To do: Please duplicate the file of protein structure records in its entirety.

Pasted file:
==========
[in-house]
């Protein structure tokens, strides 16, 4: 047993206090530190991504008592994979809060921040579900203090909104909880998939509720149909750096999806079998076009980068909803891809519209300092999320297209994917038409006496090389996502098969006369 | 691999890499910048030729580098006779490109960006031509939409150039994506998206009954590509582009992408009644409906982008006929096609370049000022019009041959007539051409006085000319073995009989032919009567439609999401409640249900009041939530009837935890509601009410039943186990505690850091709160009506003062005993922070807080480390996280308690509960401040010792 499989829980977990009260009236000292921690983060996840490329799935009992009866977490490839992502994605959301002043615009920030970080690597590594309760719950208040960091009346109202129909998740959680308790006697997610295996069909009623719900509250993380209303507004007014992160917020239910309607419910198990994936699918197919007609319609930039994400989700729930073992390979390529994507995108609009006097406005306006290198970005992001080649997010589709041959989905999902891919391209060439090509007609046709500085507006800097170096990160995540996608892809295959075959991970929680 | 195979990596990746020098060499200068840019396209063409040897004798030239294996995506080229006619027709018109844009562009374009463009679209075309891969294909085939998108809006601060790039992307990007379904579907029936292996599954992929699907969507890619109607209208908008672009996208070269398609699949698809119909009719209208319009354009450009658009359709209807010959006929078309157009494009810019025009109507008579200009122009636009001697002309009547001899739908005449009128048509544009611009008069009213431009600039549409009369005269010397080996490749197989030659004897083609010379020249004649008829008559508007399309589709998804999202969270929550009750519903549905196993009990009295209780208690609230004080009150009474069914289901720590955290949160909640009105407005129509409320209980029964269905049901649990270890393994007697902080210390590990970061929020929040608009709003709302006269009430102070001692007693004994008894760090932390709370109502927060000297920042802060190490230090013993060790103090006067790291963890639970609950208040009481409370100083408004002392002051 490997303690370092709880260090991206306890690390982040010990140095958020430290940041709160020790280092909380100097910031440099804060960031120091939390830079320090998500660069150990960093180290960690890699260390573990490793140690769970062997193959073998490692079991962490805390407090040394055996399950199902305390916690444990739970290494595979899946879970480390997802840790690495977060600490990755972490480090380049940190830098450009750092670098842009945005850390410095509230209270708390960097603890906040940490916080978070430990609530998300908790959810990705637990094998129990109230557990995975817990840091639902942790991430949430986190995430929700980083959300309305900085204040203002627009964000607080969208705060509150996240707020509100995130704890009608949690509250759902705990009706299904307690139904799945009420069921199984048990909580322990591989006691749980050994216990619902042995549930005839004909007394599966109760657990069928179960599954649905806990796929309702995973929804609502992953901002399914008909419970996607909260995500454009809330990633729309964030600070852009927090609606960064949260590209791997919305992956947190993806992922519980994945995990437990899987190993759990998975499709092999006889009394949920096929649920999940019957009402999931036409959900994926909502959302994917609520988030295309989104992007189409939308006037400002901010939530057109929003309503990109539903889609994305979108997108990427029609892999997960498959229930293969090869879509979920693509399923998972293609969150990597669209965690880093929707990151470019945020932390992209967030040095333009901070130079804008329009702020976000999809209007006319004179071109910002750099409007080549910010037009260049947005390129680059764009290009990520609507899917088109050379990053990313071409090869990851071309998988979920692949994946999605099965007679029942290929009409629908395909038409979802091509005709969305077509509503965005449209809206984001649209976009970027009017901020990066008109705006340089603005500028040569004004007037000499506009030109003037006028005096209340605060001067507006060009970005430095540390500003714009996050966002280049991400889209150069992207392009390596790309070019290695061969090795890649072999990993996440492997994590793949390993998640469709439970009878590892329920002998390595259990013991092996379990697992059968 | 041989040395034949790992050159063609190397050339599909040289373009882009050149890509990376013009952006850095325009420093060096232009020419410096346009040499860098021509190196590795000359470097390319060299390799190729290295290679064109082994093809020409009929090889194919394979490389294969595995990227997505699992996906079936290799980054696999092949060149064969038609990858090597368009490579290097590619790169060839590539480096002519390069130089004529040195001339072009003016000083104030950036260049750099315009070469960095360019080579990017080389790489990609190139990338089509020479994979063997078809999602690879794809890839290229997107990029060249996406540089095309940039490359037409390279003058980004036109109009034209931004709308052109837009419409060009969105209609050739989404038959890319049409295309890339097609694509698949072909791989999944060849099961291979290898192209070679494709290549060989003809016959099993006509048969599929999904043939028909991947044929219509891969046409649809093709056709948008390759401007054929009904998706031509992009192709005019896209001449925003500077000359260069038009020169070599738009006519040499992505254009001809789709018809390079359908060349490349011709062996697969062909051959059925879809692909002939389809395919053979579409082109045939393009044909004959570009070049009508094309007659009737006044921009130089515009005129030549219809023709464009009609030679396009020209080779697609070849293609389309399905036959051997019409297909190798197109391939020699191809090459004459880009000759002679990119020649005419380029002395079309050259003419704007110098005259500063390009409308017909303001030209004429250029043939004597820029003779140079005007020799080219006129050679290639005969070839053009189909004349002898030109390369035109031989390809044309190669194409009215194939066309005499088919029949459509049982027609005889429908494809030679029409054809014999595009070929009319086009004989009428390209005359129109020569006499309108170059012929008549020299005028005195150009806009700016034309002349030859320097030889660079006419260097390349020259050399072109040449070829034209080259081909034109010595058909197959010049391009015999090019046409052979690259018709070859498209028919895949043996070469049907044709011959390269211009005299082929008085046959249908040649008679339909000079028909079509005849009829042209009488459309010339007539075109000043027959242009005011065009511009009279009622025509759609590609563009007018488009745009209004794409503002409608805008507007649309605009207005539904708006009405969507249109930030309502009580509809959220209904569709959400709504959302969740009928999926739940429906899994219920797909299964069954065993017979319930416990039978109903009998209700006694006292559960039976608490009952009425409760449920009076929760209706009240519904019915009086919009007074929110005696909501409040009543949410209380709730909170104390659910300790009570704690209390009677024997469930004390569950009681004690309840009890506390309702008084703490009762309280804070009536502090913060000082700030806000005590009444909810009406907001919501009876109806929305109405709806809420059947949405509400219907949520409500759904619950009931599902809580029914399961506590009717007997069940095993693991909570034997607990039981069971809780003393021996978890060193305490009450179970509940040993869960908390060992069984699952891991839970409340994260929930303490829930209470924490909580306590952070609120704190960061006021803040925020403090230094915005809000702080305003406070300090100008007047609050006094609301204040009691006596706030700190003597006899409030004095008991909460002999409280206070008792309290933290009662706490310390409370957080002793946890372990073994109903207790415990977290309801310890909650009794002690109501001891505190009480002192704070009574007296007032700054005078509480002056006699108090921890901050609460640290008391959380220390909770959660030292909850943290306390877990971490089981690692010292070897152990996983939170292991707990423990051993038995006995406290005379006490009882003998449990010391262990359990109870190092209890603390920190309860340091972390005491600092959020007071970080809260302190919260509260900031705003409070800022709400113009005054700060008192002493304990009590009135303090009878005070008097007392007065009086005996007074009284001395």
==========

[in-house]
């Protein structure tokens, strides 16, 4: 047993206090530190991504008592994979809060921040579900203090909104909880998939509720149909750096999806079998076009980068909803891809519209300092999320297209994917038409006496090389996502098969006369 | 691999890499910048030729580098006779490109960006031509939409150039994506998206009954590509582009992408009644409906982008006929096609370049000022019009041959007539051409006085000319073995009989032919009567439609999401409640249900009041939530009837935890509601009410039943186990505690850091709160009506003062005993922070807080480390996280308690509960401040010792 499989829980977990009260009236000292921690983060996840490329799935009992009866977490490839992502994605959301002043615009920030970080690597590594309760719950208040960091009346109202129909998740959680308790006697997610295996069909009623719900509250993380209303507004007014992160917020239910309607419910198990994936699918197919007609319609930039994400989700729930073992390979390529994507995108609009006097406005306006290198970005992001080649997010589709041959989905999902891919391209060439090509007609046709500085507006800097170096990160995540996608892809295959075959991970929680 | 195979990596990746020098060499200068840019396209063409040897004798030239294996995506080229006619027709018109844009562009374009463009679209075309891969294909085939998108809006601060790039992307990007379904579907029936292996599954992929699907969507890619109607209208908008672009996208070269398609699949698809119909009719209208319009354009450009658009359709209807010959006929078309157009494009810019025009109507008579200009122009636009001697002309009547001899739908005449009128048509544009611009008069009213431009600039549409009369005269010397080996490749197989030659004897083609010379020249004649008829008559508007399309589709998804999202969270929550009750519903549905196993009990009295209780208690609230004080009150009474069914289901720590955290949160909640009105407005129509409320209980029964269905049901649990270890393994007697902080210390590990970061929020929040608009709003709302006269009430102070001692007693004994008894760090932390709370109502927060000297920042802060190490230090013993060790103090006067790291963890639970609950208040009481409370100083408004002392002051 490997303690370092709880260090991206306890690390982040010990140095958020430290940041709160020790280092909380100097910031440099804060960031120091939390830079320090998500660069150990960093180290960690890699260390573990490793140690769970062997193959073998490692079991962490805390407090040394055996399950199902305390916690444990739970290494595979899946879970480390997802840790690495977060600490990755972490480090380049940190830098450009750092670098842009945005850390410095509230209270708390960097603890906040940490916080978070430990609530998300908790959810990705637990094998129990109230557990995975817990840091639902942790991430949430986190995430929700980083959300309305900085204040203002627009964000607080969208705060509150996240707020509100995130704890009608949690509250759902705990009706299904307690139904799945009420069921199984048990909580322990591989006691749980050994216990619902042995549930005839004909007394599966109760657990069928179960599954649905806990796929309702995973929804609502992953901002399914008909419970996607909260995500454009809330990633729309964030600070852009927090609606960064949260590209791997919305992956947190993806992922519980994945995990437990899987190993759990998975499709092999006889009394949920096929649920999940019957009402999931036409959900994926909502959302994917609520988030295309989104992007189409939308006037400002901010939530057109929003309503990109539903889609994305979108997108990427029609892999997960498959229930293969090869879509979920693509399923998972293609969150990597669209965690880093929707990151470019945020932390992209967030040095333009901070130079804008329009702020976000999809209007006319004179071109910002750099409007080549910010037009260049947005390129680059764009290009990520609507899917088109050379990053990313071409090869990851071309998988979920692949994946999605099965007679029942290929009409629908395909038409979802091509005709969305077509509503965005449209809206984001649209976009970027009017901020990066008109705006340089603005500028040569004004007037000499506009030109003037006028005096209340605060001067507006060009970005430095540390500003714009996050966002280049991400889209150069992207392009390596790309070019290695061969090795890649072999990993996440492997994590793949390993998640469709439970009878590892329920002998390595259990013991092996379990697992059968 | 041989040395034949790992050159063609190397050339599909040289373009882009050149890509990376013009952006850095325009420093060096232009020419410096346009040499860098021509190196590795000359470097390319060299390799190729290295290679064109082994093809020409009929090889194919394979490389294969595995990227997505699992996906079936290799980054696999092949060149064969038609990858090597368009490579290097590619790169060839590539480096002519390069130089004529040195001339072009003016000083104030950036260049750099315009070469960095360019080579990017080389790489990609190139990338089509020479994979063997078809999602690879794809890839290229997107990029060249996406540089095309940039490359037409390279003058980004036109109009034209931004709308052109837009419409060009969105209609050739989404038959890319049409295309890339097609694509698949072909791989999944060849099961291979290898192209070679494709290549060989003809016959099993006509048969599929999904043939028909991947044929219509891969046409649809093709056709948008390759401007054929009904998706031509992009192709005019896209001449925003500077000359260069038009020169070599738009006519040499992505254009001809789709018809390079359908060349490349011709062996697969062909051959059925879809692909002939389809395919053979579409082109045939393009044909004959570009070049009508094309007659009737006044921009130089515009005129030549219809023709464009009609030679396009020209080779697609070849293609389309399905036959051997019409297909190798197109391939020699191809090459004459880009000759002679990119020649005419380029002395079309050259003419704007110098005259500063390009409308017909303001030209004429250029043939004597820029003779140079005007020799080219006129050679290639005969070839053009189909004349002898030109390369035109031989390809044309190669194409009215194939066309005499088919029949459509049982027609005889429908494809030679029409054809014999595009070929009319086009004989009428390209005359129109020569006499309108170059012929008549020299005028005195150009806009700016034309002349030859320097030889660079006419260097390349020259050399072109040449070829034209080259081909034109010595058909197959010049391009015999090019046409052979690259018709070859498209028919895949043996070469049907044709011959390269211009005299082929008085046959249908040649008679339909000079028909079509005849009829042209009488459309010339007539075109000043027959242009005011065009511009009279009622025509759609590609563009007018488009745009209004794409503002409608805008507007649309605009207005539904708006009405969507249109930030309502009580509809959220209904569709959400709504959302969740009928999926739940429906899994219920797909299964069954065993017979319930416990039978109903009998209700006694006292559960039976608490009952009425409760449920009076929760209706009240519904019915009086919009007074929110005696909501409040009543949410209380709730909170104390659910300790009570704690209390009677024997469930004390569950009681004690309840009890506390309702008084703490009762309280804070009536502090913060000082700030806000005590009444909810009406907001919501009876109806929305109405709806809420059947949405509400219907949520409500759904619950009931599902809580029914399961506590009717007997069940095993693991909570034997607990039981069971809780003393021996978890060193305490009450179970509940040993869960908390060992069984699952891991839970409340994260929930303490829930209470924490909580306590952070609120704190960061006021803040925020403090230094915005809000702080305003406070300090100008007047609050006094609301204040009691006596706030700190003597006899409030004095008991909460002999409280206070008792309290933290009662706490310390409370957080002793946890372990073994109903207790415990977290309801310890909650009794002690109501001891505190009480002192704070009574007296007032700054005078509480002056006699108090921890901050609460640290008391959380220390909770959660030292909850943290306390877990971490089981690692010292070897152990996983939170292991707990423990051993038995006995406290005379006490009882003998449990010391262990359990109870190092209890603390920190309860340091972390005491600092959020007071970080809260302190919260509260900031705003409070800022709400113009005054700060008192002493304990009590009135303090009878005070008097007392007065009086005996007074009284001395």